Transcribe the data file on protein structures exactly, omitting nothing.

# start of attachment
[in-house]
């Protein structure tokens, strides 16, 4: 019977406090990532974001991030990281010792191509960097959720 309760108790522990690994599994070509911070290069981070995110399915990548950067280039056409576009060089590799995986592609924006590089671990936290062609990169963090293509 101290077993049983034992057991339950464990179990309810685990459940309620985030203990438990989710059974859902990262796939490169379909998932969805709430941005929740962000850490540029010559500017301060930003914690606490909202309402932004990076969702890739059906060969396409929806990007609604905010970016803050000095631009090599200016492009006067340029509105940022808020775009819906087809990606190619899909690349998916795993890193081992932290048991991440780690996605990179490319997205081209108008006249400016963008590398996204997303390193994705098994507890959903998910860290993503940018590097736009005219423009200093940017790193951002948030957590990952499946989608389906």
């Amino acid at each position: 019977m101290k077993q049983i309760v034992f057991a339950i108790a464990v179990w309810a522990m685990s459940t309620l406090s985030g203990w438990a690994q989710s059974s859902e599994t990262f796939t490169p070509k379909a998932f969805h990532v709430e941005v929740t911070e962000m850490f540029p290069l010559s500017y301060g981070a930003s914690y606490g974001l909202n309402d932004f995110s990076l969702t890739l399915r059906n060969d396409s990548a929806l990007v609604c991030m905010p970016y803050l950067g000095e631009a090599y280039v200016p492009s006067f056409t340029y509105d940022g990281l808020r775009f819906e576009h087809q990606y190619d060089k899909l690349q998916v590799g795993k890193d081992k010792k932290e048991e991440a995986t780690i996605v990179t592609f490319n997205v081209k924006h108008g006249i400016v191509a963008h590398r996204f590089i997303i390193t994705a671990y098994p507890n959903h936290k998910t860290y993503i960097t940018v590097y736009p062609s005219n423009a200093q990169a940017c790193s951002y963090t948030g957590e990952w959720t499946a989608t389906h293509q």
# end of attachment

[in-house]
């Protein structure tokens, strides 16, 4: 019977406090990532974001991030990281010792191509960097959720 309760108790522990690994599994070509911070290069981070995110399915990548950067280039056409576009060089590799995986592609924006590089671990936290062609990169963090293509 101290077993049983034992057991339950464990179990309810685990459940309620985030203990438990989710059974859902990262796939490169379909998932969805709430941005929740962000850490540029010559500017301060930003914690606490909202309402932004990076969702890739059906060969396409929806990007609604905010970016803050000095631009090599200016492009006067340029509105940022808020775009819906087809990606190619899909690349998916795993890193081992932290048991991440780690996605990179490319997205081209108008006249400016963008590398996204997303390193994705098994507890959903998910860290993503940018590097736009005219423009200093940017790193951002948030957590990952499946989608389906």
């Amino acid at each position: 019977m101290k077993q049983i309760v034992f057991a339950i108790a464990v179990w309810a522990m685990s459940t309620l406090s985030g203990w438990a690994q989710s059974s859902e599994t990262f796939t490169p070509k379909a998932f969805h990532v709430e941005v929740t911070e962000m850490f540029p290069l010559s500017y301060g981070a930003s914690y606490g974001l909202n309402d932004f995110s990076l969702t890739l399915r059906n060969d396409s990548a929806l990007v609604c991030m905010p970016y803050l950067g000095e631009a090599y280039v200016p492009s006067f056409t340029y509105d940022g990281l808020r775009f819906e576009h087809q990606y190619d060089k899909l690349q998916v590799g795993k890193d081992k010792k932290e048991e991440a995986t780690i996605v990179t592609f490319n997205v081209k924006h108008g006249i400016v191509a963008h590398r996204f590089i997303i390193t994705a671990y098994p507890n959903h936290k998910t860290y993503i960097t940018v590097y736009p062609s005219n423009a200093q990169a940017c790193s951002y963090t948030g957590e990952w959720t499946a989608t389906h293509q």